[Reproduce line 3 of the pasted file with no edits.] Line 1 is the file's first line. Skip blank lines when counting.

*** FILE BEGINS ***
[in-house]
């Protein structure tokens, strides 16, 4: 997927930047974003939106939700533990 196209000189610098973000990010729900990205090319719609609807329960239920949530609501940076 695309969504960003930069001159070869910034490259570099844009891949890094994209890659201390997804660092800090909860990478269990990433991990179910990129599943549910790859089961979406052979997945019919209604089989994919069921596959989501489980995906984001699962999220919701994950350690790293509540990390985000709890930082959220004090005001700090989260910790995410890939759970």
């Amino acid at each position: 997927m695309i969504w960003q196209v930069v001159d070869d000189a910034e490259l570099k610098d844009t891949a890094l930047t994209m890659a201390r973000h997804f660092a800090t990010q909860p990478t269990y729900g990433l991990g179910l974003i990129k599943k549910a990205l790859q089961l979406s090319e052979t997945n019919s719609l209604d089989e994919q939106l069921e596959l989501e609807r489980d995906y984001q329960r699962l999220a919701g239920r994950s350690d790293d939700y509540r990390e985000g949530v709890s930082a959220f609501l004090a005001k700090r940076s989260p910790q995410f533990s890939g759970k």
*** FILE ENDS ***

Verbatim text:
């Amino acid at each position: 997927m695309i969504w960003q196209v930069v001159d070869d000189a910034e490259l570099k610098d844009t891949a890094l930047t994209m890659a201390r973000h997804f660092a800090t990010q909860p990478t269990y729900g990433l991990g179910l974003i990129k599943k549910a990205l790859q089961l979406s090319e052979t997945n019919s719609l209604d089989e994919q939106l069921e596959l989501e609807r489980d995906y984001q329960r699962l999220a919701g239920r994950s350690d790293d939700y509540r990390e985000g949530v709890s930082a959220f609501l004090a005001k700090r940076s989260p910790q995410f533990s890939g759970k």